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Last month, I was fortunate to catch a talk by Andy Raskin. Andy is a CSO, a Chief Storytelling Officer. His clients include startups backed by Andreessen Horowitz and First Round, and he has also led strategic narrative training at Salesforce, Uber, Yelp, VMware and General Assembly.

He was giving a talk on how to tell better stories and expanding on some tips from this original piece he wrote on the topic for Medium that garnered a lot of industry buzz.

His talk got me thinking about building better startup narratives. We all know the tech press forces narratives on startups based on their lifecycle and momentum (perceived or actual), but is it possible to define your own startup narrative? I believe it is.

More than just a mission statement, strategic startup narratives should embody the company’s culture and values while also expressing a vision. Harvard Business Review describes a successful narrative as one that states four things: who you are, where you’ve been, where you are now, and where you’re going.

While “where you’re going” is arguably the most critical of these four in order to illustrate a vision that others can get behind, a startup narrative will not be successful without first defining the problem (potentially an enemy) that you’re looking to solve.

A Problem or Enemy

The answer to “the why” behind your startup should almost always be a problem. Brownie points can also be awarded if you can make that problem sound like a true enemy. Raskin’s original piece on better pitching spotlights how Elon Musk’s problem and the enemy are fossil fuels.

If you can define the problem you’re solving as an enemy to the ‘greater good’, than your startup narrative can take on a life of its own. You’re no longer addressing a market opportunity, you are on a mission to solve a problem for the world.


Raskin is also a big believer in defining the “why now”. Looking at the HBR view of narratives — this is where you convince your prospective audience that they need to hop on the bus now for the change that will get you “where you are going.”

All good stories need a beginning, middle, and an end – but they also need a climax, where the turning point occurs. Once you’ve clearly illustrated the problem you are solving, you need to show why all the moving pieces are coming together NOW for the change.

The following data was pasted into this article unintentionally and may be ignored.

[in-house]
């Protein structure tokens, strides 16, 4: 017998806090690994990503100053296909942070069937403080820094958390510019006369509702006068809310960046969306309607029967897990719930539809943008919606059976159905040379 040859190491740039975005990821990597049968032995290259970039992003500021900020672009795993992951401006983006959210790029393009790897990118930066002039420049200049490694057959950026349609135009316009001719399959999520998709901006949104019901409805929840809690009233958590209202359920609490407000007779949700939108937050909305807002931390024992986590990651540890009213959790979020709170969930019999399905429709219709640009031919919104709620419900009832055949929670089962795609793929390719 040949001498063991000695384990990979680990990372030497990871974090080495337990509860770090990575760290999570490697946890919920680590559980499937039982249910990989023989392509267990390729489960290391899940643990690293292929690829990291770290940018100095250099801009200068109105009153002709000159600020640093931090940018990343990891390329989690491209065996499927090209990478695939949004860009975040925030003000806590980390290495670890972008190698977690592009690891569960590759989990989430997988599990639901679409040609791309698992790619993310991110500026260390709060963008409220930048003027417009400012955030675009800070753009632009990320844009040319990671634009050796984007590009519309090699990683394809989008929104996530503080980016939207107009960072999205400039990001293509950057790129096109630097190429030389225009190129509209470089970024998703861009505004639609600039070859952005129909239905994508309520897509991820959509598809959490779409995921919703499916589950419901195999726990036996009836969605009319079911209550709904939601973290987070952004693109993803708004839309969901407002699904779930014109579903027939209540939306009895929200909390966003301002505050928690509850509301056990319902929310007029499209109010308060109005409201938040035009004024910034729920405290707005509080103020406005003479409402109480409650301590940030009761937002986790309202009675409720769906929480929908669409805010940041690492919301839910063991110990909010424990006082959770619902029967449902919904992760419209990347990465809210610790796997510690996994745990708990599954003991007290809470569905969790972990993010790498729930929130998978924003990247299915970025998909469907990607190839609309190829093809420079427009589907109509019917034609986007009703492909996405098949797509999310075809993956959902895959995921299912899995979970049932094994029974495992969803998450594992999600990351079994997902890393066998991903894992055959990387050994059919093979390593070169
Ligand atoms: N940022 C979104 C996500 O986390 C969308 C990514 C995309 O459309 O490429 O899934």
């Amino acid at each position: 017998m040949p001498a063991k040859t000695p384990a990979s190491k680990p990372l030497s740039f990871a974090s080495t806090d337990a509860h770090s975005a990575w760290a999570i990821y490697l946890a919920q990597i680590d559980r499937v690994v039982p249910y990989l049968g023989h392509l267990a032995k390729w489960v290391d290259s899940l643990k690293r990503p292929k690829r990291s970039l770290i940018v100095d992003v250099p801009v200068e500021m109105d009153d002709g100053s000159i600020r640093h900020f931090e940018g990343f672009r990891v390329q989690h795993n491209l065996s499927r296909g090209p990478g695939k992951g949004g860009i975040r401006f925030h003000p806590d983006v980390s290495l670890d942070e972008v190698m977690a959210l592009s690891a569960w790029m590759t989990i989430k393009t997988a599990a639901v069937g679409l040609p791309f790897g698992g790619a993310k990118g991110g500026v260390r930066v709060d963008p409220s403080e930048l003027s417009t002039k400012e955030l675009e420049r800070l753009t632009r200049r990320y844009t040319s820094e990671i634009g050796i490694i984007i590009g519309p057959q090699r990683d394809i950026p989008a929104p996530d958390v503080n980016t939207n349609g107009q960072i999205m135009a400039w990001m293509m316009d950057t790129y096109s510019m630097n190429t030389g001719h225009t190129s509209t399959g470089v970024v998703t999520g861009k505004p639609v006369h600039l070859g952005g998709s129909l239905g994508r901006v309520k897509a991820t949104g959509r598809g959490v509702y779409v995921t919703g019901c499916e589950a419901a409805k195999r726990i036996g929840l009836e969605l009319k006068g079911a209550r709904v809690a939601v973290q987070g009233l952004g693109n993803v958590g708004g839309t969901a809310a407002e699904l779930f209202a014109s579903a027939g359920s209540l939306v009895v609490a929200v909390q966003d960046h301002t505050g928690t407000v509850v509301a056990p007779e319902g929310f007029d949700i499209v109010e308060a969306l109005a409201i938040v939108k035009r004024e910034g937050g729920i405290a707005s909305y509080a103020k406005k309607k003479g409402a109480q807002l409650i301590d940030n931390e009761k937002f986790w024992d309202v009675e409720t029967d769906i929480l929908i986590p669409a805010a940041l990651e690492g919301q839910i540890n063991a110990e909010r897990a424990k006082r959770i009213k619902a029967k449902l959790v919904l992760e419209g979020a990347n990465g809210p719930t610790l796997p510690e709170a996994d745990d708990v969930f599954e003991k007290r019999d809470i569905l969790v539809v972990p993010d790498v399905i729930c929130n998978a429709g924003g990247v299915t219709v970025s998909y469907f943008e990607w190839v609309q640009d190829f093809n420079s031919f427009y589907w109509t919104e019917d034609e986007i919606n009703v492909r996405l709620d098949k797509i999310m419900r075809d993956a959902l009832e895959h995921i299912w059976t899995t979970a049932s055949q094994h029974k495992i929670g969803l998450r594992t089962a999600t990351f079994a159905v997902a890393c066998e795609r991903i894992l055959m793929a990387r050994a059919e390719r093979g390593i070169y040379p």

Luckily, consumers always seem to have one eye on change. Why is it that so many Apple customers are fangirling over the X only a year after the last iPhone debut? Because we’re all suckers for change. If you can dangle the carrot of change in front of the right audience, you should be able to get folks to hop on the change bandwagon.


In the early days at a startup, the workplace culture often takes on the characteristics of its founder. Therefore, when thinking about what type of a culture you want to take root, think about where you’ve come from.

Where has this entrepreneurial pursuit originated from?

How was the culture inside your last employer?

What are your core values?

Core values serve as tools to both 1. Introduce yourself and to 2. humanize your business.  With a set of 3-5 distinct values, you may find that this framework creates a culture that customers find akin to their own.  

Just as a solid culture can gain customers’ interest, it’s also important for recruiting employees.  Those entering the workforce today seek strong workplace cultures.  Developing your business narrative with a focus on your core values could result in a much wider talent pool to choose from long-term.


As a founder, you not only set the tone for culture, but you also set the tone for credibility.

Once you’ve introduced yourself, honesty about where you’ve been is a solid basis for the second level of your story. Plus, honesty = major credibility.

This section of your narrative humanizes you as culture does, but it goes further via your skillset into credibility.  Every business started somewhere. Elaborating on how far you’ve come, or on your dedication to getting here (wherever “here” may be), leads target customers to trust your mission.

For startups, racking up long-term clients may feel like a distant dream. However, trust is at the heart of lasting relationships. By positioning yourself as a company with credibility in your narrative, trust will be ingrained in your business model.


Ben Horowitz, a founder of the venture capital firm Andreessen Horowitz, has stated in the past that story and strategy shouldn’t be 2 separate conversations – your story is your strategy.

That’s something you need to adopt at the point you’re currently at with your business and in perpetuity as you continue to scale your organization. As Raskin notes, all companies have various obstacles in their way and your strategy for getting around those obstacles can become your story.

As a startup leader, your number one job is securing followers — whether they are employees, customers or investors. To get those followers you must articulate a clear and compelling story that lays out how you will make it to the promise land.

If you do so, you’ll have a better strategy in place, and like Andy, you’ll be free to use the Chief Storyteller title alongside your title of founder.

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